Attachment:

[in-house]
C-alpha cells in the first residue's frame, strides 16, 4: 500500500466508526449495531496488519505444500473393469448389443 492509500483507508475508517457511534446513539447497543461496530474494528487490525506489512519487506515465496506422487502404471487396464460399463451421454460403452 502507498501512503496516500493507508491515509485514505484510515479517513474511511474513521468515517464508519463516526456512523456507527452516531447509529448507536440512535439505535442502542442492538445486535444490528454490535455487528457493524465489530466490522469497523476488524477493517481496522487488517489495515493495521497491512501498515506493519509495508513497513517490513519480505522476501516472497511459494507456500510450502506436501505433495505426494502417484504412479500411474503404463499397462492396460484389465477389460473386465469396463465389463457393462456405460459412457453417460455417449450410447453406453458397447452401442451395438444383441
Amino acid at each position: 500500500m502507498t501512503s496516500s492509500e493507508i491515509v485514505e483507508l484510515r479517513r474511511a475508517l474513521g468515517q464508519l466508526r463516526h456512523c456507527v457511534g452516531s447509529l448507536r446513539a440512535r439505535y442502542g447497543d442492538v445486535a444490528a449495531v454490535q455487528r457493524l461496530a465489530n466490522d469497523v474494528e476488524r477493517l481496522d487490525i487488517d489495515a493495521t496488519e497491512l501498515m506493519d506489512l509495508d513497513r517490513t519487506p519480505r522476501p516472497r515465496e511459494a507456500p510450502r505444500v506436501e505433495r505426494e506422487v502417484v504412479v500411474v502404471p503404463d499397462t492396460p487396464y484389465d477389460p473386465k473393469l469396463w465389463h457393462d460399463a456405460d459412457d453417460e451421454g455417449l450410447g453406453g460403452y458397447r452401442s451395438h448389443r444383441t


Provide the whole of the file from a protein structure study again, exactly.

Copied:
[in-house]
C-alpha cells in the first residue's frame, strides 16, 4: 500500500466508526449495531496488519505444500473393469448389443 492509500483507508475508517457511534446513539447497543461496530474494528487490525506489512519487506515465496506422487502404471487396464460399463451421454460403452 502507498501512503496516500493507508491515509485514505484510515479517513474511511474513521468515517464508519463516526456512523456507527452516531447509529448507536440512535439505535442502542442492538445486535444490528454490535455487528457493524465489530466490522469497523476488524477493517481496522487488517489495515493495521497491512501498515506493519509495508513497513517490513519480505522476501516472497511459494507456500510450502506436501505433495505426494502417484504412479500411474503404463499397462492396460484389465477389460473386465469396463465389463457393462456405460459412457453417460455417449450410447453406453458397447452401442451395438444383441
Amino acid at each position: 500500500m502507498t501512503s496516500s492509500e493507508i491515509v485514505e483507508l484510515r479517513r474511511a475508517l474513521g468515517q464508519l466508526r463516526h456512523c456507527v457511534g452516531s447509529l448507536r446513539a440512535r439505535y442502542g447497543d442492538v445486535a444490528a449495531v454490535q455487528r457493524l461496530a465489530n466490522d469497523v474494528e476488524r477493517l481496522d487490525i487488517d489495515a493495521t496488519e497491512l501498515m506493519d506489512l509495508d513497513r517490513t519487506p519480505r522476501p516472497r515465496e511459494a507456500p510450502r505444500v506436501e505433495r505426494e506422487v502417484v504412479v500411474v502404471p503404463d499397462t492396460p487396464y484389465d477389460p473386465k473393469l469396463w465389463h457393462d460399463a456405460d459412457d453417460e451421454g455417449l450410447g453406453g460403452y458397447r452401442s451395438h448389443r444383441t